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Singapore

// swimmer • runner // us • jpn • sg // class of '23 //

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Rainbow Love

September 23, 2019

    To the rest of the world, my life appeared practically perfect. There’s always that group of kids who are known to be well-liked and popular; smart, athletic, artistic, kind, and fun. After a while, I realized that I was part of that group. My friends and I did well in school, excelled in sports, and so on. We had an amazing friendship and enjoyed hanging out together. I was never the loudest kid, but I had a healthy social life, chatting with lots of people throughout my day. To the rest of the world, I lived the life that many others wished for. The “perfect” life.  
    Damn, I wish that was true. 
    Masked by a smile and a happy group of friends, I could hide my constant silent battles against myself. On the other hand, something I couldn’t hide was something about myself that I noticed in 7th grade. It was the first time someone came to our school and openly stated: “I’m gay. I like girls and there’s nothing wrong with that.” Her name was Zoe, and she would prove to make a big impact on my life.  
    Throughout that year, I started noticing the way despite my immediate discomfort with being touched, Zoe’s affectionate nature made me feel safe, and being in her arms made me feel like in that moment nobody could hurt me. Slowly piecing together fractions of suspicions, it finally hit me: I’m not straight. And not gay, either. I’m bisexual. The thought terrified me enough to put up a barrier between the people in my life and me. What if people found out? Will I get judged? Will my friends ditch me? A piece of me wanted to tell Zoe but the thought formed a language I didn’t understand and silence was the only mother tongue I spoke anymore. My mind raced nonstop for months on end until 7th grade finally came to an end. 
    Over the summer at camp, my hallmates and I were getting to know each other one night through fun little activities. One of them was to find a partner and just get to know them. Looking across the room, I made eye contact with a girl who walked over. She introduced herself as Claire and began talking to me. Something about her made me feel something, and I just couldn’t place it. Her honey-like voice, caring eyes, and amusing laugh all made my insides melt. Laying in my dark, cold dorm that night, my stomach hurt from doing a hundred somersaults of fear, the same voice echoing in my head. You like a girl. You’re one of those LGBT people now. How can you do that to yourself? But I learned soon enough, it wasn’t a choice. I thought that as long as I kept my mouth shut about it, it wouldn’t be real. Just another thought in my head. 
    8th grade was creeping up, and I didn’t know what to do, conflicted between wanting to be proud of who I was but not wanted to be judged by others. Finally, after working myself up for about an hour, I texted Zoe. Already out gay and the most kind-hearted person I knew, she was the only one I felt safe coming out to. When I told her, I felt as if a huge weight was lifted off my chest. Instead, a whole new one was placed right back on. Now, it’s real. Now, I can’t turn back. Now, it’s a fact, not a thought: I’m bi.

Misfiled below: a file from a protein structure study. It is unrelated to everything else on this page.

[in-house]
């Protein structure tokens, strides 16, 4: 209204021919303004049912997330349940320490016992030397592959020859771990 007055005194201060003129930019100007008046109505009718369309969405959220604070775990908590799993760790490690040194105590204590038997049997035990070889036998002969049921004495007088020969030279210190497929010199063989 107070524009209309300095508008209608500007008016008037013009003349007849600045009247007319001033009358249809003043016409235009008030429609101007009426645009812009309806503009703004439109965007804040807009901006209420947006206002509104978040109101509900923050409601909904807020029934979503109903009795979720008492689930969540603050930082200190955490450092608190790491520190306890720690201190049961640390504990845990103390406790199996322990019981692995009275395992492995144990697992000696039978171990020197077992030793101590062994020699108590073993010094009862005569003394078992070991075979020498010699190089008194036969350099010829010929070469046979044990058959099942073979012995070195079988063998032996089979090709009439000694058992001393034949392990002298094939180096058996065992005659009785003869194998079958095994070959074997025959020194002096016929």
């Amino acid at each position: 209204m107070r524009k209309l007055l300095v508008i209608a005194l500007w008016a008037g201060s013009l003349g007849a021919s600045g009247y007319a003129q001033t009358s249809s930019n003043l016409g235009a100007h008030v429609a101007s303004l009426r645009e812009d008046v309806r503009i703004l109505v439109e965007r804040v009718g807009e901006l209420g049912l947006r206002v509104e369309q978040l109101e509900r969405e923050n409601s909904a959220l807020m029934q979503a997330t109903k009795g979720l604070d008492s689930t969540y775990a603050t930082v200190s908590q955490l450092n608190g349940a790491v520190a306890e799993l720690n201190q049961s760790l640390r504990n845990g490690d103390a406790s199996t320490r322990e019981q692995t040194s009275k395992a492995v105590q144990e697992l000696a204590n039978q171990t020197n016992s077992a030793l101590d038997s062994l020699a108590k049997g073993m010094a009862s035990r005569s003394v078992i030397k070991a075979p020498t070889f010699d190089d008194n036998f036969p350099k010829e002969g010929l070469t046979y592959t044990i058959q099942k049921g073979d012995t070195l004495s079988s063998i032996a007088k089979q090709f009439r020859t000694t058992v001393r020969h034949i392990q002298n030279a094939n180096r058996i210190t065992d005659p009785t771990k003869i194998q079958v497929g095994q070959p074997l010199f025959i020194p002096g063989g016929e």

Soon enough, I was able to tell some of my best friends and eventually my whole friend group. The reactions were scattered. Some of them assured me of their support, while I painfully watched others turn their back on me and seemingly erase me from their memory. I was planning on taking everything slowly, only coming out to my best friends at first, but a major factor prevented that. Zoe revealed that she had feelings for me, and I couldn’t deny the feelings I had back. Before I knew it, thinking we could keep it a secret, we started dating. Unfortunately, as I quickly learned, that was not how middle school worked. 
    It spread throughout the whole grade. To this day I don’t know whether it was Zoe or my friends who outed me — they both blamed each other. They revealed such a sensitive part of my identity I was still learning how to find my way through. It was hard enough knowing I was outed to the whole grade, even harder knowing that whoever did it was someone I trusted enough to tell in the first place. This brought on difficult friendship conflict, which was the one thing I couldn’t bear as the rest of the grade both silently and loudly judged me, seeing me as a whole new person. All of a sudden every person I thought I could trust to have my back through the darkest nights turned on me, and I found myself trapped, alone, and regretful. I lost everything and everyone because I fell in love with a girl. 
    I stopped being that “perfect” kid. All of a sudden, everything people saw me for disappeared, and the only thing I thought they saw of me was “the one dating a girl”. Every stare burned through my skin, and every whisper screamed in my head. I relied on the only person I had left — Zoe. Our relationship became complicated and being outed only added a burden to our fragile connection, but we held on to each other and didn’t let go. She saw me for who I always was, not who I became labeled to be. With the strength she helped me build, I was able to deal with everything else. No, I’m not the “perfect” kid anymore, but was I really ever? Nobody is perfect, and our flaws, differences, and invisible scars give us strength, only making us more unique and real. More human.

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